Courbet’s Realist Pavilion 1855

Realist artists, such as Gustave Courbet, found it unethical to depict that which did not exist, giving Realism a moral dimension. In 1855, Courbet set up his own Pavilion of Realism and issued his “Realist Manifesto,” which stated that he was rejecting the acts of copying and imitation, on one hand, and, at the other extreme, art-for-art’s-sake. The Manifesto sold for 10 centimes and stated, “The title of Realist was thrust upon me just as the title of Romantic was imposed upon the men of 1830. Titles have never given a true idea of things: if it were otherwise, the works would be unnecessary. Without expanding on the greater or lesser accuracy of a name which nobody, I should hope, can really be expected to understand, I will limit myself to a few words of elucidation in order to cut short the misunderstandings. I have studied the art of the ancients and the art of the moderns, avoiding any preconceived system and without prejudice. I no longer wanted to imitate the one than to copy the other; nor, furthermore, was it my intention to attain the trivial goal of “art for art’s sake.” No! I simply wanted to draw forth, from a complete acquaintance with tradition, the reasoned and independent consciousness of my own individuality. To know in order to do, that was my idea. To be in a position to translate the customs, the ideas, the appearance of my time, according to my own estimation; to be not only a painter, but a man as well; in short, to create living art – this is my goal.”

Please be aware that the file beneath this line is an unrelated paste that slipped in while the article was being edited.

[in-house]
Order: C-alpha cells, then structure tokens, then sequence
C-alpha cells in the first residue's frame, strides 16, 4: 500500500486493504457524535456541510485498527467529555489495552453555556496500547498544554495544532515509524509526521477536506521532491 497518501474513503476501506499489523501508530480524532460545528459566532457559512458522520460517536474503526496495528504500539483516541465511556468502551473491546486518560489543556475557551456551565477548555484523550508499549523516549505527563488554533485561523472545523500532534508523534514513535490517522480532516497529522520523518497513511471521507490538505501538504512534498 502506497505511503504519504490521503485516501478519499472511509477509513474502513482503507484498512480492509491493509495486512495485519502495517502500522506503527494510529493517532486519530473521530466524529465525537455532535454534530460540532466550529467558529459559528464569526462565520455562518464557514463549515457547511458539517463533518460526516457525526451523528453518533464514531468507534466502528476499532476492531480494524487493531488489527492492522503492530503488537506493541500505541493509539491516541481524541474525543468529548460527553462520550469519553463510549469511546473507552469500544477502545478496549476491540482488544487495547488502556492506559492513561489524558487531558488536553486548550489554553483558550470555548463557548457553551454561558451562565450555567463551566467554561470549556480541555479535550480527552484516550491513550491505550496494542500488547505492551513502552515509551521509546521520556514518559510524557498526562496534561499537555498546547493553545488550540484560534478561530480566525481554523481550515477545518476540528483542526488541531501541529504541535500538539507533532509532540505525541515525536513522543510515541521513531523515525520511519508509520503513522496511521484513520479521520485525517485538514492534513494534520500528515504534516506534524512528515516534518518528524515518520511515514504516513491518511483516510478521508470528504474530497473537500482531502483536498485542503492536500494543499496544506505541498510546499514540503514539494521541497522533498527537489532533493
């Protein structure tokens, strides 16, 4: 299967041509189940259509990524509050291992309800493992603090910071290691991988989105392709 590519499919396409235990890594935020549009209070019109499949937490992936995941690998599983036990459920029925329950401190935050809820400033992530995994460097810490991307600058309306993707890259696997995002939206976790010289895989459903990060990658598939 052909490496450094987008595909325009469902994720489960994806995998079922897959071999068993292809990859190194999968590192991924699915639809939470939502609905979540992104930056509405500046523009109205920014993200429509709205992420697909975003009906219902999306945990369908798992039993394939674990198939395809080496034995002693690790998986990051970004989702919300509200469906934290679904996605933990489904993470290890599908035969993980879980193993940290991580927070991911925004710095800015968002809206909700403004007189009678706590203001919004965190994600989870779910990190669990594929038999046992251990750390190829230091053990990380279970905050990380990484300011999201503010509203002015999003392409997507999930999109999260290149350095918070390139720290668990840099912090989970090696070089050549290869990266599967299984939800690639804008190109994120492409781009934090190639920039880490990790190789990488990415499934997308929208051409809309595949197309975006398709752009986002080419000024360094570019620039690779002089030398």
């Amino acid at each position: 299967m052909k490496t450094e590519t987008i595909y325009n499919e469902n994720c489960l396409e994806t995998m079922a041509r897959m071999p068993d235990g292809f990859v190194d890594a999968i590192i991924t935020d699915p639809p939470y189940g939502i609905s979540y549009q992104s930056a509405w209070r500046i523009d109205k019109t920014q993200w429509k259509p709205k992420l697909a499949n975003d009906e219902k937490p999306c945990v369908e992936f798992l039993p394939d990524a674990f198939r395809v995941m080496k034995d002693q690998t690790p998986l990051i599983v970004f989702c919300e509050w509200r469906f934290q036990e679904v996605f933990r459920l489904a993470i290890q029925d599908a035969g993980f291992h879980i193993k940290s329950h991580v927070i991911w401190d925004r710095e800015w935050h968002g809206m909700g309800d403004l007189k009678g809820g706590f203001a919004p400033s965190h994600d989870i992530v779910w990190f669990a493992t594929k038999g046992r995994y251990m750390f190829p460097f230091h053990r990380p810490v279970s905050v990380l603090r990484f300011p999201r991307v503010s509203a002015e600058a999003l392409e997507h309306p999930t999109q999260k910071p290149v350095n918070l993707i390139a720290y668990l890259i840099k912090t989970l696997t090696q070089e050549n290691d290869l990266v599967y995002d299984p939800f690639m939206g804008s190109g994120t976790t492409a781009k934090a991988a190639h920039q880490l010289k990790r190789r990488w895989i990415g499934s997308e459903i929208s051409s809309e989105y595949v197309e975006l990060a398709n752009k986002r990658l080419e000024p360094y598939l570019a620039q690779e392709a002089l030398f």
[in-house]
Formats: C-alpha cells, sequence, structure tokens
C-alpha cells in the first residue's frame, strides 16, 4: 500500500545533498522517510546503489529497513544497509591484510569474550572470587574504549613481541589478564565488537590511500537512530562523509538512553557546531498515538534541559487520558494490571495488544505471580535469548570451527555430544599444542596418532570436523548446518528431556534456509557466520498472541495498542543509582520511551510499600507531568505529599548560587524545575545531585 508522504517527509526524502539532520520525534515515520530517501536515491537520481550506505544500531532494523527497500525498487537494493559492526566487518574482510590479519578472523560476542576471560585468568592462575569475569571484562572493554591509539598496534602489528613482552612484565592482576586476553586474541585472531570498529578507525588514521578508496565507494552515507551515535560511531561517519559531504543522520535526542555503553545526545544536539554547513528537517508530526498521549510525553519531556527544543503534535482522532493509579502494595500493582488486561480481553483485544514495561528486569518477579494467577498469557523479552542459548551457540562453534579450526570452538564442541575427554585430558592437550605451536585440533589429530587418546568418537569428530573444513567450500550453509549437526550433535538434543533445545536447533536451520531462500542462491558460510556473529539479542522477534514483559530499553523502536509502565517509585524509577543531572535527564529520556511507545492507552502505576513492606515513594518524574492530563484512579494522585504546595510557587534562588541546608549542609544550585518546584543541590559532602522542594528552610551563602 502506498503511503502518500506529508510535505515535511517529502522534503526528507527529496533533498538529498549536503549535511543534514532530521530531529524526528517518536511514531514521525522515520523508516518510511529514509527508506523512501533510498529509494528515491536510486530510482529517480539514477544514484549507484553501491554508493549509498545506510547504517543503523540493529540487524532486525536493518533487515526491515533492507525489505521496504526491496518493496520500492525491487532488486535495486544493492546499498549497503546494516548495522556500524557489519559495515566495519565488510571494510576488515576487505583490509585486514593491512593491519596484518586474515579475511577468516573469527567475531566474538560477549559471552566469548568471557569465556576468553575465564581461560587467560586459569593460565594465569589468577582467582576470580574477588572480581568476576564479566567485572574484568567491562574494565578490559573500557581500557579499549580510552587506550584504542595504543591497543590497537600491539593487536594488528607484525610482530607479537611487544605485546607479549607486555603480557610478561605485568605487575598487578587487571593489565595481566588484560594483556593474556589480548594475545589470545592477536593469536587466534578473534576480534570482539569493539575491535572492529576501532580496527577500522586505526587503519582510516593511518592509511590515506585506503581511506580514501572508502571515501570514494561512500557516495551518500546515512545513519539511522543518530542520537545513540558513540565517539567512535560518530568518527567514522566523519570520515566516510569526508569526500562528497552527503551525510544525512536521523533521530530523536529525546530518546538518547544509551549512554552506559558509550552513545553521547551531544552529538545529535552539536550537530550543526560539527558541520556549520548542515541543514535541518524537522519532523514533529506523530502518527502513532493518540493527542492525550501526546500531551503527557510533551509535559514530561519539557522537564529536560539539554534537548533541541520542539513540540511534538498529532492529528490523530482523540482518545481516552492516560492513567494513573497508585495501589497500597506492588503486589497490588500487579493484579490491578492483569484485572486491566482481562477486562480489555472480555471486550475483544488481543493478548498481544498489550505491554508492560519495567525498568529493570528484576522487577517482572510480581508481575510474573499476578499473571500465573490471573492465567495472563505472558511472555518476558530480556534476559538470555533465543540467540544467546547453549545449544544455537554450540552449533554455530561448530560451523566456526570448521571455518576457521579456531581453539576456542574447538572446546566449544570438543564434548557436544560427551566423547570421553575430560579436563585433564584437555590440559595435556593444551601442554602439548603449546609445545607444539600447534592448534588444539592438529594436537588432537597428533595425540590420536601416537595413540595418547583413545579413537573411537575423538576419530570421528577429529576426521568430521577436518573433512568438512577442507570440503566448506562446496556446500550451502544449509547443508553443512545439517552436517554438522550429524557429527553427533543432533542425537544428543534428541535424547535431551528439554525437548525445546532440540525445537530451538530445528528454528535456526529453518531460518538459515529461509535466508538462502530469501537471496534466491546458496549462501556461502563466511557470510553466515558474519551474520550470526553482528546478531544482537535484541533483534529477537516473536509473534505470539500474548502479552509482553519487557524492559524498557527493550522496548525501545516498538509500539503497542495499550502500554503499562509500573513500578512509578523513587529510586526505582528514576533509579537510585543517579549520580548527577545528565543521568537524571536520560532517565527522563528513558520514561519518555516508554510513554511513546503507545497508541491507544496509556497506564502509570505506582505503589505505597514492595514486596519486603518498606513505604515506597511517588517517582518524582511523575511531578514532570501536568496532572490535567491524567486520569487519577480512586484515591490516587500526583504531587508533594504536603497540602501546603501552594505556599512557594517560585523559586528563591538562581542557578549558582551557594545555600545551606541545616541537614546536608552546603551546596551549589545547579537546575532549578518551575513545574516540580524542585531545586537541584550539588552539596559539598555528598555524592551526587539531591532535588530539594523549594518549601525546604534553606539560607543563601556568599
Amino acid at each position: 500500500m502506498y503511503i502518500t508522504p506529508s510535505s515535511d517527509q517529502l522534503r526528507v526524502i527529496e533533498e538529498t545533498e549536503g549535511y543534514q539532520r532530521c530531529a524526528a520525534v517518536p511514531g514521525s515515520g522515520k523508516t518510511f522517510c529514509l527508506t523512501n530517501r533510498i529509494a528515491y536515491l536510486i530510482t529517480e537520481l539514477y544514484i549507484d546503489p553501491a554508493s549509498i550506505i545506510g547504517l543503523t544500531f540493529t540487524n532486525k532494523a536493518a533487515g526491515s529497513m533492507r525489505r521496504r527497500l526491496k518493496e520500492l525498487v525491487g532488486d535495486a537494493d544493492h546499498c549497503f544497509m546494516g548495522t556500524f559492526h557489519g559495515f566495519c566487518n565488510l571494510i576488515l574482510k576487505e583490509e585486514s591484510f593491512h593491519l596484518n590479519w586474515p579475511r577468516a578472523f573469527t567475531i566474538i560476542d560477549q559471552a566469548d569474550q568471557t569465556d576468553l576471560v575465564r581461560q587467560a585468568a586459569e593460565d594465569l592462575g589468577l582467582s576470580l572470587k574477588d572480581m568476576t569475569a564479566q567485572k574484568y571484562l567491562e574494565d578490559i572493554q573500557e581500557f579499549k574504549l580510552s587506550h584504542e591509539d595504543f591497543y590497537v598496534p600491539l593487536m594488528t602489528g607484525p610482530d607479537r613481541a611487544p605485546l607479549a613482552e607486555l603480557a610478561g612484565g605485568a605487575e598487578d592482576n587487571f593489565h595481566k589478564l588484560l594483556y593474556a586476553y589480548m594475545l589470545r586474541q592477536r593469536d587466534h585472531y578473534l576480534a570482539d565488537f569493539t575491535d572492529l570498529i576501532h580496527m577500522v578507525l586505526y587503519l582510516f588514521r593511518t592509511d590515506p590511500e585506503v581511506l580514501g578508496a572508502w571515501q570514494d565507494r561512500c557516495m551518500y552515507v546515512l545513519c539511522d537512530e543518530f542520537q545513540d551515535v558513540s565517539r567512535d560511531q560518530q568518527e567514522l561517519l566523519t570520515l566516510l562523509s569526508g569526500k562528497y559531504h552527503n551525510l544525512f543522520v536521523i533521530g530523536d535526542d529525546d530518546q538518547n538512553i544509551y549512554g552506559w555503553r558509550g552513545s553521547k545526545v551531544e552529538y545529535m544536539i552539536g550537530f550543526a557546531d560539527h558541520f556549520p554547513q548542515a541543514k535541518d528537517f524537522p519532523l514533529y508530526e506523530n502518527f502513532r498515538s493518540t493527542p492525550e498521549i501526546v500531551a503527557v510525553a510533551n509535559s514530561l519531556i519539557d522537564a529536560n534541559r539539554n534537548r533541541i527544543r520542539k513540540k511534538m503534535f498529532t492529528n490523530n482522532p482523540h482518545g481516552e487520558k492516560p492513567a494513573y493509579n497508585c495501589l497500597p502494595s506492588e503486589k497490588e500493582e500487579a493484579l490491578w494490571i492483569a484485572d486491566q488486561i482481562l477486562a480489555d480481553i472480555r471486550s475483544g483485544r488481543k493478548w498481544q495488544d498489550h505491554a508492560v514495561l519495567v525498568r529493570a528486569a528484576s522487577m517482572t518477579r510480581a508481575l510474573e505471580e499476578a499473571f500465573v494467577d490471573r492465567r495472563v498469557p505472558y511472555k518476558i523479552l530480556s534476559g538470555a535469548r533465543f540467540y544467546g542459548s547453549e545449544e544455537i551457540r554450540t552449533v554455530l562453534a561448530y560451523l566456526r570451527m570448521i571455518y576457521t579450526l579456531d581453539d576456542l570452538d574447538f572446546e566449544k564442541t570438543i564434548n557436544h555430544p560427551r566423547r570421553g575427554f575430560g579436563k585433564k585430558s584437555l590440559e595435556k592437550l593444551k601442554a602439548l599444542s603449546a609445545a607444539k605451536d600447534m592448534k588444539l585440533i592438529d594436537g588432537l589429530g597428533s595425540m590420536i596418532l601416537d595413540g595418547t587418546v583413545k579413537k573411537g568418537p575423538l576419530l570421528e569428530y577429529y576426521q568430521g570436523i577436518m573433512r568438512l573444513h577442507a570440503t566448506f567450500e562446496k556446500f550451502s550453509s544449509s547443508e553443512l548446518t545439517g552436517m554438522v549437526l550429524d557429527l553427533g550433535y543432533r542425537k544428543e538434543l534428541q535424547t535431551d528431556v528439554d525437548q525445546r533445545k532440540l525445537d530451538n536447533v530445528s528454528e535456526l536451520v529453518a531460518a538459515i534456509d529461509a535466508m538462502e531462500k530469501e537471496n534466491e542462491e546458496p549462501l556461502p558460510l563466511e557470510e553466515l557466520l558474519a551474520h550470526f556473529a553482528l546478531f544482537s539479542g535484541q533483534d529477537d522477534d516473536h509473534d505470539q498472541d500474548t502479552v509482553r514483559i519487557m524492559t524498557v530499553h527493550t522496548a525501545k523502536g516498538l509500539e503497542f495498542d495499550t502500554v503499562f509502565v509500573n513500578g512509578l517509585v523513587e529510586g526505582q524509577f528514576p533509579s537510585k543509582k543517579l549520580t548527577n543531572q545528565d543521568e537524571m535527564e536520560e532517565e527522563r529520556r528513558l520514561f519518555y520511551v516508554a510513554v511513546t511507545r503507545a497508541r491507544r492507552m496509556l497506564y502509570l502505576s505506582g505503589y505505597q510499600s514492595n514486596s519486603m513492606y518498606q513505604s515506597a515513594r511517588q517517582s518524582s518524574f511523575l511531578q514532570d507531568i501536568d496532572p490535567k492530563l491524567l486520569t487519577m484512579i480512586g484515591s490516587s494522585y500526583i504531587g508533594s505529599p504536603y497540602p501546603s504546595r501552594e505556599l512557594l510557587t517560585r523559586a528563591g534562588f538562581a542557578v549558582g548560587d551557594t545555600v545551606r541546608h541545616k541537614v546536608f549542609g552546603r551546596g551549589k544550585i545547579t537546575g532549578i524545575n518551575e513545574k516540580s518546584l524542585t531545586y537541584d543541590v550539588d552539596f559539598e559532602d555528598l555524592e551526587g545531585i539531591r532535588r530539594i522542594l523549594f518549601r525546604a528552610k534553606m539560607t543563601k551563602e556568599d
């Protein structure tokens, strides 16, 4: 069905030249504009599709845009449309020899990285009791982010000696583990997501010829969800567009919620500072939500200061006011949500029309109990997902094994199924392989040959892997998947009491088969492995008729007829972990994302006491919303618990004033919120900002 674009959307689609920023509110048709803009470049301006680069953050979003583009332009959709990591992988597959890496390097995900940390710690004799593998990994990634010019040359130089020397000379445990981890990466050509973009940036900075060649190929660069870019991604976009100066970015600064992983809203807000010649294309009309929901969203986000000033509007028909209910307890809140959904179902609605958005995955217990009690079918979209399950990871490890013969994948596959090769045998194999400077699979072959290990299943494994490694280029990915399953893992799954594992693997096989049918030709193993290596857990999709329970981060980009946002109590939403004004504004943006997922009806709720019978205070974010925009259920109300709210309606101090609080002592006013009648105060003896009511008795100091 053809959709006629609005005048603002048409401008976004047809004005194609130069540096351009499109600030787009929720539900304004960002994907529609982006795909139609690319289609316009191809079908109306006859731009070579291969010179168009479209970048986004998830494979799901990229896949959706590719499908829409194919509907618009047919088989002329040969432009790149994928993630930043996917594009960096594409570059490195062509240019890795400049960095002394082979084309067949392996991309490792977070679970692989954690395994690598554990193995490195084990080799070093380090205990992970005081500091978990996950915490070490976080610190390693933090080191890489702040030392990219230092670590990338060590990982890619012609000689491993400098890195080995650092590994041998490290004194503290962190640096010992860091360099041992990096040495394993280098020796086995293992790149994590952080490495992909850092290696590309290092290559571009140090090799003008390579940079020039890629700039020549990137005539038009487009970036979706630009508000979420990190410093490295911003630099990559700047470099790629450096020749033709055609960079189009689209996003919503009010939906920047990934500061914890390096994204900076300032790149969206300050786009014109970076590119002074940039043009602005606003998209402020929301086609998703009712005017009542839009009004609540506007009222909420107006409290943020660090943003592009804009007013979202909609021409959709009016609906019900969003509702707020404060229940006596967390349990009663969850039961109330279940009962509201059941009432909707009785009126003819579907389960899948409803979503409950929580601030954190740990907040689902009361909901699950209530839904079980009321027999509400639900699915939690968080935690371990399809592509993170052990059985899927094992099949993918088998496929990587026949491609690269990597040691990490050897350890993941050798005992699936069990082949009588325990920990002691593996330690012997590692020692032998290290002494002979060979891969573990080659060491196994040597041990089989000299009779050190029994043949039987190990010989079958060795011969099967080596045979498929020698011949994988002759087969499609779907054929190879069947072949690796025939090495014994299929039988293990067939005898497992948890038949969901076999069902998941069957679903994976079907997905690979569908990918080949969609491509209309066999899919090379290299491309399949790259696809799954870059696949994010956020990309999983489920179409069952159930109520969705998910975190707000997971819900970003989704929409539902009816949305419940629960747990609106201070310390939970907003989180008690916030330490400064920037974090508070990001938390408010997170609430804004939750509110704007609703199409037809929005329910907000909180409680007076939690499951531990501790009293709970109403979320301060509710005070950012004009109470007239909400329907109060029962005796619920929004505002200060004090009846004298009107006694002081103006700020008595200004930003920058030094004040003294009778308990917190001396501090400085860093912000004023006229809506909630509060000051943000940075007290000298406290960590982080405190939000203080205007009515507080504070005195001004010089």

Later in 1861, Courbet wrote a letter addressed to those who wanted to be his students. The artist refused to be a teacher and wrote, providing an explanation and some advice, “I cannot teach my art, nor the art of any school whatever, since I deny that art can be taught, or, in other words, I maintain that art is completely individual, and is, for each artist, nothing but the talent issuing from his own inspiration and his own studies of tradition. I say in addition that, in my opinion, for an artist art or talent can only be a way of applying his own personal abilities to the ideas and objects of the time in which he lives.” He continued, explaining his position as a Realist artist: “The history of an era is finished with that era itself and with those of its representatives who have expressed it. It is not the task of modern times to add anything to the expression of former times to ennoble or embellish the past. What has been, has been. The human spirit must always begin work afresh in the present, starting off from acquired results. One must never start out from foregone conclusions proceeding from synthesis to synthesis, from conclusion to conclusion. The real artists are those who pick up their age exactly at the point to which it has been carried by preceding times. To go backward is to do nothing; it is pure loss; it means that one has neither understood nor profited by the lessons of the past. This explains why the archaic schools of all kinds are brought down to the most barren compilations. I maintain, in addition, that painting is an essentially concrete art and can only consist of the representation of real and existing things It is a completely physical language, the words of which consist of all visible objects; an object which is abstract, not visible, non-existent, is not within the realm of painting. Imagination in art consists in knowing how to find the most complete expression of an existing thing, but never in inventing or creating that thing itself. The beautiful exists in nature and may be encountered in the midst of reality under the most diverse aspects. As soon as it is found there, it belongs to art, or rather, to the artist who knows how to see it there. As soon as beauty is real and visible, it has its artistic expression from these very qualities. Artifice has no right to amplify this expression; by meddling with it, one only runs the risk of perverting and, consequently, of weakening it. The beauty provided by nature is superior to all the inventions of the artist. Beauty, like truth, is a thing which is relative to the time in which one lives and to the individual capable of understanding it. The expression of the beautiful bears a precise relation to the power of perception acquired by the artist.”